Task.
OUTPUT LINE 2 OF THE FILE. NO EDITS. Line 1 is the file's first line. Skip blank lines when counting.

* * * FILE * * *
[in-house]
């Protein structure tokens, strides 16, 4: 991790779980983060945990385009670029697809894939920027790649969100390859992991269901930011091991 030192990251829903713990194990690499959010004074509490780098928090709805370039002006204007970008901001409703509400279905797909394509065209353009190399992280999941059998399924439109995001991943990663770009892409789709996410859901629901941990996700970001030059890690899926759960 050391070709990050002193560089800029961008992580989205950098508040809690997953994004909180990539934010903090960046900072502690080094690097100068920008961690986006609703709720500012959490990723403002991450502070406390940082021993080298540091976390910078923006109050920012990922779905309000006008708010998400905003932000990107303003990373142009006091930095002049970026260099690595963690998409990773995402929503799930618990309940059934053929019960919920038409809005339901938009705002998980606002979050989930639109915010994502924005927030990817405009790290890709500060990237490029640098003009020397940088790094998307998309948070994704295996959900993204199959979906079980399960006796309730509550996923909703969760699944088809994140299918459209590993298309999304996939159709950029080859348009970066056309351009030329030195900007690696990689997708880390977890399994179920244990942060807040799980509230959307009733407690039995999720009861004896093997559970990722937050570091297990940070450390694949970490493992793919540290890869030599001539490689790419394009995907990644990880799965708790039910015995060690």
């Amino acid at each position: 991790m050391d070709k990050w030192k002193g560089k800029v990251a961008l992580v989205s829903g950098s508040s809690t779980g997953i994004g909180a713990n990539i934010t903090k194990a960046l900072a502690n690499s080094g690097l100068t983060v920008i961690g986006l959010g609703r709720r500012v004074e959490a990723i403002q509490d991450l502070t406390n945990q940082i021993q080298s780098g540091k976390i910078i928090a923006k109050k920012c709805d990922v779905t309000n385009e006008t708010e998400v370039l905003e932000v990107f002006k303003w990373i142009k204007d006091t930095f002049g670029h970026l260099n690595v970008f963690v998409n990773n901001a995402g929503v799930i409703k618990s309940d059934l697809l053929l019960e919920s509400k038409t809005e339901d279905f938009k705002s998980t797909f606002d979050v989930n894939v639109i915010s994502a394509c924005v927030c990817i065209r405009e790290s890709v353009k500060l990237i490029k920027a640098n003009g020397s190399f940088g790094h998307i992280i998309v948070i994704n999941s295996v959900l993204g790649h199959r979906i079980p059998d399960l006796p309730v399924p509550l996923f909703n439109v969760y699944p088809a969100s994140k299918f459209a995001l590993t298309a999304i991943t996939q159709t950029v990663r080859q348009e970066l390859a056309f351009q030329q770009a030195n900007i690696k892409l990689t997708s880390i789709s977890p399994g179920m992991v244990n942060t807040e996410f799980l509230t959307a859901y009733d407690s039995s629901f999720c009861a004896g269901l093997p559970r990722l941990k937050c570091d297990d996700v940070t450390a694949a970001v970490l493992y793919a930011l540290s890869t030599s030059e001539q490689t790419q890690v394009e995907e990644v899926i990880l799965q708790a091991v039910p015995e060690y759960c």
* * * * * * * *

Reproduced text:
């Protein structure tokens, strides 16, 4: 991790779980983060945990385009670029697809894939920027790649969100390859992991269901930011091991 030192990251829903713990194990690499959010004074509490780098928090709805370039002006204007970008901001409703509400279905797909394509065209353009190399992280999941059998399924439109995001991943990663770009892409789709996410859901629901941990996700970001030059890690899926759960 050391070709990050002193560089800029961008992580989205950098508040809690997953994004909180990539934010903090960046900072502690080094690097100068920008961690986006609703709720500012959490990723403002991450502070406390940082021993080298540091976390910078923006109050920012990922779905309000006008708010998400905003932000990107303003990373142009006091930095002049970026260099690595963690998409990773995402929503799930618990309940059934053929019960919920038409809005339901938009705002998980606002979050989930639109915010994502924005927030990817405009790290890709500060990237490029640098003009020397940088790094998307998309948070994704295996959900993204199959979906079980399960006796309730509550996923909703969760699944088809994140299918459209590993298309999304996939159709950029080859348009970066056309351009030329030195900007690696990689997708880390977890399994179920244990942060807040799980509230959307009733407690039995999720009861004896093997559970990722937050570091297990940070450390694949970490493992793919540290890869030599001539490689790419394009995907990644990880799965708790039910015995060690």